Upf1p, Nmd2p, and Upf3p regulate the degradation of yeast mRNAs that contain premature translation termination codons. These proteins also appear to regulate the fidelity of termination, allowing translational suppression in their absence. Here, we have devised a novel quantitative assay for translational suppression, based on a nonsense allele of the CAN1 gene (can1-100), and used it to determine the regulatory roles of the UPF/NMD gene products. Deletion of UPF1, NMD2, or UPF3 stabilized the can1-100 transcript and promoted can1-100 nonsense suppression. Changes in mRNA levels were not the basis of suppression, however, since deletion of DCP1 or XRN1 or high-copy-number can1-100 expression in wild-type cells caused an increase in mRNA abundance similar to that obtained in upf/nmd cells but did not result in comparable suppression. can1-100 suppression was highest in cells harboring a deletion of UPF1, and overexpression of UPF1 in cells with individual or multiple upf/nmd mutations lowered the level of nonsense suppression without affecting the abundance of the can1-100 mRNA. Our findings indicate that Nmd2p and Upf3p regulate Upf1p activity and that Upf1p plays a critical role in promoting termination fidelity that is independent of its role in regulating mRNA decay. Consistent with these relationships, Upf1p, Nmd2p, and Upf3p were shown to be present at 1,600, 160, and 80 molecules per cell, levels that underscored the importance of Upf1p but minimized the likelihood that these proteins were associated with all ribosomes or that they functioned as a stoichiometric complex.
Codon usage and codon-pair context are important gene primary structure features that influence mRNA decoding fidelity. In order to identify general rules that shape codon-pair context and minimize mRNA decoding error, we have carried out a large scale comparative codon-pair context analysis of 119 fully sequenced genomes.
We have developed mathematical and software tools for large scale comparative codon-pair context analysis. These methodologies unveiled general and species specific codon-pair context rules that govern evolution of mRNAs in the 3 domains of life. We show that evolution of bacterial and archeal mRNA primary structure is mainly dependent on constraints imposed by the translational machinery, while in eukaryotes DNA methylation and tri-nucleotide repeats impose strong biases on codon-pair context.
The data highlight fundamental differences between prokaryotic and eukaryotic mRNA decoding rules, which are partially independent of codon usage.
Nonsense-mediated mRNA decay (NMD), the loss of mRNAs carrying premature stop codons, is a process by which cells recognize and degrade nonsense mRNAs to prevent possibly toxic effects of truncated peptides. Most mammalian nonsense mRNAs are degraded while associated with the nucleus, but a few are degraded in the cytoplasm; at either site, there is a requirement for translation and for an intron downstream of the early stop codon. We have examined the NMD of a mutant HEXA message in lymphoblasts derived from a Tay-Sachs disease patient homozygous for the common frameshift mutation 1278ins4. The mutant mRNA was nearly undetectable in these cells and increased to approximately 40% of normal in the presence of the translation inhibitor cycloheximide. The stabilized transcript was found in the cytoplasm in association with polysomes. Within 5 h of cycloheximide removal, the polysome-associated nonsense message was completely degraded, while the normal message was stable. The increased lability of the polysome-associated mutant HEXA mRNA shows that NMD of this endogenous mRNA occurred in the cytoplasm. Transfection of Chinese hamster ovary cells showed that expression of an intronless HEXA minigene harboring the frameshift mutation or a closely located nonsense codon resulted in half the normal mRNA level. Inclusion of multiple downstream introns decreased the abundance further, to about 20% of normal. Thus, in contrast to other systems, introns are not absolutely required for NMD of HEXA mRNA, although they enhance the low-HEXA-mRNA phenotype.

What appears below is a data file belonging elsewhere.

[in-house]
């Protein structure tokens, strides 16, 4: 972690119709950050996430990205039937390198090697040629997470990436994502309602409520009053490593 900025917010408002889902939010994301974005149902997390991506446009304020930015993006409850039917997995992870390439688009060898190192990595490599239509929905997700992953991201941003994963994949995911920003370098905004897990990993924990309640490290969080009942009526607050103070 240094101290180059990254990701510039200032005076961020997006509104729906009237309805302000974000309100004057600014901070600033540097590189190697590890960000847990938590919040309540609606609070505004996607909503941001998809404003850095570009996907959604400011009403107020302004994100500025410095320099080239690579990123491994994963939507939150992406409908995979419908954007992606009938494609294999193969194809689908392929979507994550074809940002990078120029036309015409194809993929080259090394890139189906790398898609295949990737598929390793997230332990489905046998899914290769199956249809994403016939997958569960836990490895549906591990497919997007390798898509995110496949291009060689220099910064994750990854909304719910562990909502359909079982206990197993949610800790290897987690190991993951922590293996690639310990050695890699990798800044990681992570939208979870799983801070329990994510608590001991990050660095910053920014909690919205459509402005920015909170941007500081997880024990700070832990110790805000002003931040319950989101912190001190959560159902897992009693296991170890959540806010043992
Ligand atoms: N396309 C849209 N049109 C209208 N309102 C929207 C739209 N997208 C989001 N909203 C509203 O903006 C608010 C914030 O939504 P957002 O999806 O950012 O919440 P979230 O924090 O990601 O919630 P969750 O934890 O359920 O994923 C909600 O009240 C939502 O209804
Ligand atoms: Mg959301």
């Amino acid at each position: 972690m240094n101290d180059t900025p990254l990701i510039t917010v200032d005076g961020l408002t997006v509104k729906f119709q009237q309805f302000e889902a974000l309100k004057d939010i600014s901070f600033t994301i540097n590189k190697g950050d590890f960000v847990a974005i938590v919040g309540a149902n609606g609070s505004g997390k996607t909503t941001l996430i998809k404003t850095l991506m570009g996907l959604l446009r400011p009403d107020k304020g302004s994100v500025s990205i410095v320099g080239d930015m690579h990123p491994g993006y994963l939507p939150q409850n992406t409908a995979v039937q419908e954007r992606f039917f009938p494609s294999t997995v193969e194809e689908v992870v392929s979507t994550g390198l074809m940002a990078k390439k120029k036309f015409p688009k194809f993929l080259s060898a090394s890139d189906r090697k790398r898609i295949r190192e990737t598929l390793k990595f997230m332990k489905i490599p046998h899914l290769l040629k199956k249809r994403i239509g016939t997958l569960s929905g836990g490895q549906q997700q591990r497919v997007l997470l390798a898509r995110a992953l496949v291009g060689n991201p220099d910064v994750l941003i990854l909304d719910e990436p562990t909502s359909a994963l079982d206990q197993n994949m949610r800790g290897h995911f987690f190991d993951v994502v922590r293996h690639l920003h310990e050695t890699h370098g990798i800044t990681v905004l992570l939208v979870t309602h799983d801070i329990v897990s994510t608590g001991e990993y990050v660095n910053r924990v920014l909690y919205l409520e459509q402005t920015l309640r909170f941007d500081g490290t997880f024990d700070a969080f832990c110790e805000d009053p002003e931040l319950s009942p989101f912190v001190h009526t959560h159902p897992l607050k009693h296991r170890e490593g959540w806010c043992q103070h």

Proteins are precisely assembled with amino acids by matching the anticodons of charged transfer RNAs to nucleotide triplets in mRNA sequences. Accurate translation depends on the specific coupling of cognate amino acids and tRNAs – a step carried out by aminoacyl-tRNA synthetases (aaRSs) and that generates the genetic code. Due to their intrinsic similarity, aaRSs developed highly differentiated structures to discriminate between amino acids at the active site for aminoacylation. Because this discrimination is not sufficient to prevent toxic mistranslation, aaRSs developed separate structures to further refine recognition by proofreading. From comprehensive structural studies on aaRSs, many of the molecular details have been elucidated for the recognition of cognate amino acids and for the misactivation and editing of noncognate amino acids, Here we review recent advances in the structural description of the binding, activation and editing of amino acids, which collectively reveal many aspects of the fine-tuned systems that resulted in a robust and universal genetic code.